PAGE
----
Aircraft Icing Research

Icing Research at WSU: Since 1984, Wichita State University is one of the top leading US universities engaged in the field of aviation icing research. Our current research programs attract nearly $1M USD of funding annually from the general aviation industry, state and federal agencies. We help contribute to aviation safety by conducting icing research and generate data for the Federal Aviation Administration (FAA), which aids the rulemaking process governing icing regulations and certifications. We also work closely with the Icing branch of NASA Glenn Research Center by performing fundamental studies on icing to develop numerical models that ultimately lead to the design of safer aircrafts operating in the icing environments. For example, the experimental droplet impingement studies with large water droplets showed that mass flux loss due to splashing is greater than anticipated, a factor that current icing computer models do not account for. Therefore, simulated ice shapes due to supercooled large droplets (SLD) are often different from the experimental measurements. The National Transportation Safety Board (NTSB) has already identified SLD icing as one of the major areas that requires significant amount of research. The Federal Aviation Administration (FAA) is currently proposing new icing regulations in the “Appendix X” icing envelope for aircrafts operating in SLD icing clouds such as freezing drizzle and rain.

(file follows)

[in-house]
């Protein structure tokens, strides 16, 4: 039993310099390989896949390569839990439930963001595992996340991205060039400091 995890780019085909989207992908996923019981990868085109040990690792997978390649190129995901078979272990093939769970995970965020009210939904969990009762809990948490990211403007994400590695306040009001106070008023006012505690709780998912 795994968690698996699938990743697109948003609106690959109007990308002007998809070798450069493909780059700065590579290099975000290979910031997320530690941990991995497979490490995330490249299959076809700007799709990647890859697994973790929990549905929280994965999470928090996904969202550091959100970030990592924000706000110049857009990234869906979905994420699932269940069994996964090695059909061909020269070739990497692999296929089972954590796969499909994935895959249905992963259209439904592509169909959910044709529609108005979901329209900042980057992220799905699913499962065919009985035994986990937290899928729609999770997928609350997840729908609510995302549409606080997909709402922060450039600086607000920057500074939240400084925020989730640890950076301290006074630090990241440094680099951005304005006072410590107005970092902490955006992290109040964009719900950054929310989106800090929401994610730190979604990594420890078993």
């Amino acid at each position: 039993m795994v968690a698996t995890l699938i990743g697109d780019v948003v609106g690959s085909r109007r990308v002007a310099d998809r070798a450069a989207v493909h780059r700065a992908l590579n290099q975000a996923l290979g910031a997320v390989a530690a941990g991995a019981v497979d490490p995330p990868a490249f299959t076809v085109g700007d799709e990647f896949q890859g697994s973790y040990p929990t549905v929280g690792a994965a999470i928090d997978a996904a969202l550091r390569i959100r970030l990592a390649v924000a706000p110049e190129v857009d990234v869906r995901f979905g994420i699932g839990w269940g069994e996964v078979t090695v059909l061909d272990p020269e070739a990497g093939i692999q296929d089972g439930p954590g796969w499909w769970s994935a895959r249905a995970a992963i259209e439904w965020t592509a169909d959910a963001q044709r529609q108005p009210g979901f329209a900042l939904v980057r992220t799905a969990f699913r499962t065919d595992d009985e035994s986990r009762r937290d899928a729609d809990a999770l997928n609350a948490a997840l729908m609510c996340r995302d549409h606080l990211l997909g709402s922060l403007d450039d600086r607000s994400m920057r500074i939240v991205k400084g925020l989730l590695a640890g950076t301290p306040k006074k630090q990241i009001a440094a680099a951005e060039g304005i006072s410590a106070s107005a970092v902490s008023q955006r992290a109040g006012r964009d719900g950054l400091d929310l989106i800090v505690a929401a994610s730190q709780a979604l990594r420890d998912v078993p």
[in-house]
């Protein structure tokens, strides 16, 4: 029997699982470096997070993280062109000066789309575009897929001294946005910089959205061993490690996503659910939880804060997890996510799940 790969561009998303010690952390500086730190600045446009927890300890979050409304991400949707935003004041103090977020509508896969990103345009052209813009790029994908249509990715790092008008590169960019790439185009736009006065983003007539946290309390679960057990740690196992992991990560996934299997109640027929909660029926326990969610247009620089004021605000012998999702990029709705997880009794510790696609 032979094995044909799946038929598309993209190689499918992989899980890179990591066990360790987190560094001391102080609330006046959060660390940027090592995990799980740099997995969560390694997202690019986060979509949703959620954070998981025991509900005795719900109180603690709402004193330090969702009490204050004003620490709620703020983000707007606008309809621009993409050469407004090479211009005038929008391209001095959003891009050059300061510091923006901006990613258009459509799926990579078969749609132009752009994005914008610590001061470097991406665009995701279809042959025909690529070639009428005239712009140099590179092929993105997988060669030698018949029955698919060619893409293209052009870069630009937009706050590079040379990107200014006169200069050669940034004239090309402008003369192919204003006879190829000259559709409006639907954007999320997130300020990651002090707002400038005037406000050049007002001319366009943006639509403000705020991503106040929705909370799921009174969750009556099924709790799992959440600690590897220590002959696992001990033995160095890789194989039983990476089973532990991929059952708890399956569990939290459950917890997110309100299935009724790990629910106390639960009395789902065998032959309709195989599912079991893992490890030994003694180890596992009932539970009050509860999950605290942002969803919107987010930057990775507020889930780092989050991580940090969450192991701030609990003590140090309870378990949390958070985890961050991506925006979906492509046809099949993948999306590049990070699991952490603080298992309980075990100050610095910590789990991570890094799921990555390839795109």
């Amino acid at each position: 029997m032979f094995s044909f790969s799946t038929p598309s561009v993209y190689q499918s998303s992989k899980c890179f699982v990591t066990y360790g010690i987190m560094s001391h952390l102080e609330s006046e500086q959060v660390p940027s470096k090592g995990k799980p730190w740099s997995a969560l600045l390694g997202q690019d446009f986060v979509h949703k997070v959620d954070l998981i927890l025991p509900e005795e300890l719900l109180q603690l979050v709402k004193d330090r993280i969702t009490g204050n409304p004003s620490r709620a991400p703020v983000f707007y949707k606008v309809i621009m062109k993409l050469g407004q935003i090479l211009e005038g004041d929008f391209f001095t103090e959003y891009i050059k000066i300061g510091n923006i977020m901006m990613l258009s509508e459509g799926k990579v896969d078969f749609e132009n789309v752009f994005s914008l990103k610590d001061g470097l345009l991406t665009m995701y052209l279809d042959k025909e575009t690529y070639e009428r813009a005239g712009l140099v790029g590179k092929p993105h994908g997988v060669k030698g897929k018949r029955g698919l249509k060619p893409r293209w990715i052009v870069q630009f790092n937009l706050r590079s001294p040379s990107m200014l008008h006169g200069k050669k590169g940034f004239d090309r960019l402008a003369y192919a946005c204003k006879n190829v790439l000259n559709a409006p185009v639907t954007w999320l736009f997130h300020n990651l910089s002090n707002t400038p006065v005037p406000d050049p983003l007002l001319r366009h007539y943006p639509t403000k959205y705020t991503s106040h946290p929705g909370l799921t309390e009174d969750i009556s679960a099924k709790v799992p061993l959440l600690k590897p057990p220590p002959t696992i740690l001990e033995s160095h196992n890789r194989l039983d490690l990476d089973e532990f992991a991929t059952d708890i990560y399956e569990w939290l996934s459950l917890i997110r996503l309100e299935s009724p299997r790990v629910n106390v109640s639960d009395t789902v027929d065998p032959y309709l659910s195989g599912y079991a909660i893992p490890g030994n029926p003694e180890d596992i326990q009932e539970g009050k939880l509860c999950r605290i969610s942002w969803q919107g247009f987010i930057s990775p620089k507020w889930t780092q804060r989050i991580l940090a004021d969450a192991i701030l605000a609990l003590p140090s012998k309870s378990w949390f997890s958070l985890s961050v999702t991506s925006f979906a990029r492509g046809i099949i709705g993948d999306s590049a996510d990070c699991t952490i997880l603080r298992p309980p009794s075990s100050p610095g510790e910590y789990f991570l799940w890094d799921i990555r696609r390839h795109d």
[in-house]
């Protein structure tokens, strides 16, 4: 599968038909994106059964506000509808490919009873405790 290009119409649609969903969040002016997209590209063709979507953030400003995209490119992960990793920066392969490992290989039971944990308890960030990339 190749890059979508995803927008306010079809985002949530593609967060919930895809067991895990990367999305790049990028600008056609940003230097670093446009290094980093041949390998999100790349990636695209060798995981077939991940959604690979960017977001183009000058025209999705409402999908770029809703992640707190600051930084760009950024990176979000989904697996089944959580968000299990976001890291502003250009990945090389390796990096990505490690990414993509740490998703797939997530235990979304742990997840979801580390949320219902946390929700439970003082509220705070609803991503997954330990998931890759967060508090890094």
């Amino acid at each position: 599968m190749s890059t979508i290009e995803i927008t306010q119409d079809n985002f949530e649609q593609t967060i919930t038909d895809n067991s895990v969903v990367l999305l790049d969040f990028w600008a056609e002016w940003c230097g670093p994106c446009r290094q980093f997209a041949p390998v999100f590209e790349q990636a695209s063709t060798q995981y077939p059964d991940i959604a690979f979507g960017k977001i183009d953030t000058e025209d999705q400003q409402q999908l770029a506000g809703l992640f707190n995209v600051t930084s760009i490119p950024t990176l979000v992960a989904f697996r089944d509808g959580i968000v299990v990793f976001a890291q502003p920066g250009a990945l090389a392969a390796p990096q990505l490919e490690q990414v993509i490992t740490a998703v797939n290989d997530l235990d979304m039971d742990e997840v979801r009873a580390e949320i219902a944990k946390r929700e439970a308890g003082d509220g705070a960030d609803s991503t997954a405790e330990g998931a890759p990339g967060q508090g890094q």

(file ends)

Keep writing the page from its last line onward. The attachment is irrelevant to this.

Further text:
WSU is currently leading the research into SLD and has already formulated new algorithms and devised unique test facilities and techniques for studying these kind of icings. We are also working with the international research establishments such Qinetiq (formerly Defense Establishment and Research Agency of United Kingdom), Cranfield University (United Kingdom), University City of London (United Kingdom), ONERA (France) and the Civil Aviation Authority of United Kingdom (CAA). For the past 20 years, WSU has generated numerous reports and publications to the FAA, NASA and major conferences in these areas: droplet impingement, supercooled large droplet (SLD) studies, anti-/de-icing systems, shed ice trajectories, pilot simulator, aerodynamic testing and computational fluid dynamic (CFD) studies.

Importance of Icing Research: In a recent report compiled by National Transportation Safety Board (NTSB) on all weather related accident for 1991 – 2001, icing accounts for 7.5% of all aircraft accidents (2010 NTSB Most Wanted List). A total of 445 aircrafts were involved including recent fatal icing encounters by American Eagle (ATR72-212) in Roselawn, Indiana, and Comair (EMB-120TR) in Monroe, Michigan.

One of the major Safety Recommendations by the NTSB:
“Reduce Dangers to Aircraft Flying in Icing Conditions”

The objectives of Safety Recommendations are to:

  • Use current research on freezing rain and large water droplets to revise the way aircraft are designed and approved for flight in icing conditions.
  • Give flight crew accurate information to quickly recognize dangers of all types of icing and maintain airspeeds to avoid loss of aircraft control.